The European debt crisis has reached the stage where delusional thinking has set in. The continent's leaders are akin to a cornered and outgunned general who thinks one final counterassault will spare his survivors from the meat grinder. The delusion is the belief that the launch of the enhanced bailout fund, endorsed by Germany's parliament this week, marks the turning point in the crisis because it comes equipped with enough financial and psychological ammunition to beat the market at its own cynical game.
Not everyone is buying the theory and some of the skeptics are proposing wacky ways to fix the debt crisis on the assumption the fund will come up short. My favourite is the "Eureca" proposal by Germany's Roland Berger, one of the world's biggest strategy consulting firms.
In essence, it suggests the world's biggest asset-stripping exercise. Roland Berger's idea is to bundle Greek state assets worth €125-billion ($175-billion), from real estate to utilities, into a holding company that would be flogged to the European Union. Greece would use the loot to reduce its debt to 88 per cent of gross domestic product from the current 145 per cent. The EU would then privatize the Greek assets over several years.
I know what I would do if this debt-crunching exercise were foisted upon me. I would start an international bidding war. Surely a consortium of Russian oligarchs would be willing to pay more than the clapped-out EU for Greece's national treasures, some of which come with docks for mega yachts. Or China. What would Beijing pay for ownership of a country that comes with deepwater ports in the middle of NATO's pond?
But you have to give Roland Berger credit for thinking outside the box. At least the idea is acknowledgment that there's no easy way out of the debt mess.
The new bailout fund is the European Financial Stability Facility, or EFSF (wags say the "S" should stand for "suicide"). It will be allowed to provide liquidity loans to troubled governments and buy their bonds when no one else wants them. It now has €440-billion of firepower, but allowing it to borrow – from whom? – should bump its value to €1-trillion, maybe €2-trillion, theoretically enough to shield Italy or Spain from the Greek contagion.
Nice idea, except the EFSF really is just another way of buying time. The fund may have its uses, but the overall theme – fighting debt with more debt – is hardly the solution. Nor is insisting on endless austerity, which, as Greece is learning, only deepens the recession while making anyone without Swiss bank accounts really angry. A recent study by the Centre for Economic Policy Research concluded that the trigger point for mass protests is government spending cuts in excess of 3 per cent. In that case, half the countries in the euro zone face crippling strikes and demonstrations.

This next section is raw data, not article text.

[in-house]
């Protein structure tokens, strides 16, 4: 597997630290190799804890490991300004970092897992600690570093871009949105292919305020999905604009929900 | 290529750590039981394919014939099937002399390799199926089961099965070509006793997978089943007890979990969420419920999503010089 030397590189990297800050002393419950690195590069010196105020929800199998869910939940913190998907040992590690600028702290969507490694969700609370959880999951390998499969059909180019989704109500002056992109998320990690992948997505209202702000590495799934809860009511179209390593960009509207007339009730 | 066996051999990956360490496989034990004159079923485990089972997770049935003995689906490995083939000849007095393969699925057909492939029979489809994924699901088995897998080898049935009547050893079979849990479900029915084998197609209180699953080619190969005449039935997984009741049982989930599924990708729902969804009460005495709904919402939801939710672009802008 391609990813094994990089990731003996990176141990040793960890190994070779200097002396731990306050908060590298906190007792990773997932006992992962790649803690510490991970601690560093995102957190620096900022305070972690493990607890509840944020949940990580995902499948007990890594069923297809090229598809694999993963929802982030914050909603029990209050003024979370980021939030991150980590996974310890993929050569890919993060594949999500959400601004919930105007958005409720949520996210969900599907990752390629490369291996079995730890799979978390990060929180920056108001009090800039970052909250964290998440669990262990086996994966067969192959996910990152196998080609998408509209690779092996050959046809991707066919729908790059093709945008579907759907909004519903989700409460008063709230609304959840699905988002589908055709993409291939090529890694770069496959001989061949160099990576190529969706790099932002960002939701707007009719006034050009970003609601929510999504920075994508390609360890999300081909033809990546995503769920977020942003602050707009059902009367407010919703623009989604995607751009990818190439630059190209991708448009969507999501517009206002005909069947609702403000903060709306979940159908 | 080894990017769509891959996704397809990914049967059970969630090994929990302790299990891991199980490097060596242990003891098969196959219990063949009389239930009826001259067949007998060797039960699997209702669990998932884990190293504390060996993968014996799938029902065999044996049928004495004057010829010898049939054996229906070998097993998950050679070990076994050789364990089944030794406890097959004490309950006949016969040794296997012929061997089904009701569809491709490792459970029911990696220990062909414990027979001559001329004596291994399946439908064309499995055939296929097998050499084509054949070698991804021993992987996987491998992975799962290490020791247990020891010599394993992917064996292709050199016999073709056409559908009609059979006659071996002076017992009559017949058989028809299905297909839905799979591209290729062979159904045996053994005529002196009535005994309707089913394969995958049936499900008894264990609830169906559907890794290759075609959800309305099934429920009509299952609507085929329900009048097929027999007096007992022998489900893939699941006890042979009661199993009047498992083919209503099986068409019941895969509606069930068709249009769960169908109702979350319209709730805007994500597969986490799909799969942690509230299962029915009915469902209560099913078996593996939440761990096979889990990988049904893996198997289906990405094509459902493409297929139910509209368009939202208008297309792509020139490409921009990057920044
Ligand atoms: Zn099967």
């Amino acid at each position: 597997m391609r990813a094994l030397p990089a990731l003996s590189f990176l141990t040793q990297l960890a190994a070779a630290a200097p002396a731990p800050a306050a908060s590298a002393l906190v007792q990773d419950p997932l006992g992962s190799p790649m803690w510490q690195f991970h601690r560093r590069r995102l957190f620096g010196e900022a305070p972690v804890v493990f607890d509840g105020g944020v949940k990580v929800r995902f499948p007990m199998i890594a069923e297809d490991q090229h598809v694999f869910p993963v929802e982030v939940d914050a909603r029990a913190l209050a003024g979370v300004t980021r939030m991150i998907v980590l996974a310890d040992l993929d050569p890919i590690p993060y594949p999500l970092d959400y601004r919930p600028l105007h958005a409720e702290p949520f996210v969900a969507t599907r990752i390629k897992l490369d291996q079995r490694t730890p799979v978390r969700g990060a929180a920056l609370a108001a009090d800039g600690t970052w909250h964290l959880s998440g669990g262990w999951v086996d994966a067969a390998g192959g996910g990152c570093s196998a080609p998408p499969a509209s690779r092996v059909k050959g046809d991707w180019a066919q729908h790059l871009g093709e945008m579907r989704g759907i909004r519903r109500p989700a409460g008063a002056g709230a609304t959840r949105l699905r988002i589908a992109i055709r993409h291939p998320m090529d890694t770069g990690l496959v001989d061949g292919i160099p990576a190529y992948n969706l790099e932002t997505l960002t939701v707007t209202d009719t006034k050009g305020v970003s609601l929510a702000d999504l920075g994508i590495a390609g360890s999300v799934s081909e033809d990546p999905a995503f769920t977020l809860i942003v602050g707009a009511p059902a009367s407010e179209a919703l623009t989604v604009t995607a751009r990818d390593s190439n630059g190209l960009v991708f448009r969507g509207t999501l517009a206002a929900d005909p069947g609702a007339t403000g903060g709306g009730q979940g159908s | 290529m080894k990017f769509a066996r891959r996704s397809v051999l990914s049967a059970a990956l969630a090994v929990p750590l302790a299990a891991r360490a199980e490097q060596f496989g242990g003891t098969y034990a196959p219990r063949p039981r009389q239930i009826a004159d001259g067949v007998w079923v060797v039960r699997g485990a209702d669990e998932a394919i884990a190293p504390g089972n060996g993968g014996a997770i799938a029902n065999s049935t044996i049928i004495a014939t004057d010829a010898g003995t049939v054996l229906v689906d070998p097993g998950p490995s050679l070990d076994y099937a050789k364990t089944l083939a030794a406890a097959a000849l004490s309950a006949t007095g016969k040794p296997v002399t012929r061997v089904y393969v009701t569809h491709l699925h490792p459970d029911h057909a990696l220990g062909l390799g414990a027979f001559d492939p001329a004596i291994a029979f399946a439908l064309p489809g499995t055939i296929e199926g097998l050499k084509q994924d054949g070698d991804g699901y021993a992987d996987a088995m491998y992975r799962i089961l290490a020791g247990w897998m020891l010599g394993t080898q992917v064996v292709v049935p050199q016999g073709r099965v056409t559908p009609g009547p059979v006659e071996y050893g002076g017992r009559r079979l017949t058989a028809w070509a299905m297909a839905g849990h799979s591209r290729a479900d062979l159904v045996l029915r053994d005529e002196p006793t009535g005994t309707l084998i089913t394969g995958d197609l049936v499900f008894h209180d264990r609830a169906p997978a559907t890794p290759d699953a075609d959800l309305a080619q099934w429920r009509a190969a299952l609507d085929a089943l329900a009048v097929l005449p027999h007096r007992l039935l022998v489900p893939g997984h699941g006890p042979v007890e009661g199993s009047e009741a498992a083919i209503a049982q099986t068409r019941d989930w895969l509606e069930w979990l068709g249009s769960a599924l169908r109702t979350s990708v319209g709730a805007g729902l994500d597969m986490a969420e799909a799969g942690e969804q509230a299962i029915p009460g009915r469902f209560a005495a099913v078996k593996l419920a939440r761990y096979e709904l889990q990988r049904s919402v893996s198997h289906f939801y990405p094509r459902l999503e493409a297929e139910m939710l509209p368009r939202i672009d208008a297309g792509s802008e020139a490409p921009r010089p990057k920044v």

What about euro bonds? They're touted as a great fix-it idea because they would allow the distressed euro zone countries to hitch a free ride on the triple-A credit ratings of the healthiest countries, reducing the funding costs of the former (though not the latter).
While euro bonds are no doubt in the euro zone's future, they would only make a bad situation worse were they were launched today. That's because they would reduce the pressure on the distressed countries to put their fiscal houses in order.
The euro zone debt problem is so enormous that only widespread debt restructurings, ones that go well beyond the inevitable one in Greece, have to be served up. A sobering new report by Boston Consulting Group calculates the euro zone's total debt, including household, corporate and government debt, at an eye-watering €6.1-trillion. This debt won't go away: GDP growth is flat, the population is aging and, try as they might, governments haven't been to able to pump up inflation to the point it whittles down the relative debt load. The debt trajectory goes in one direction – up – even with austerity programs in place in every euro zone country.
You can see where this is going. To fund debt restructurings in Greece, Spain, Portugal, Italy, Ireland, and perhaps France, governments will have to shake down the rich, who are the holders of the last largely intact store of money. The process has already started, but it will accelerate. There will be all manner of wealth and asset taxes, capital gains taxes on real estate, and financial transactions taxes, an idea promoted heavily this week by the European Commission.
If politicians don't want to see their houses burnt down, they would make sure the wealth taxes are temporary and that they don't wipe out the middle class or afflict the poor. Once the debt loads come down, the governments would have to offset their money-grab by dropping taxes.
The political appeal of whacking the rich, as Boston Consulting notes, is that you don't lose votes doing so. Selling the national treasures of an entire country, as Roland Berger suggests, would light up the streets with fire.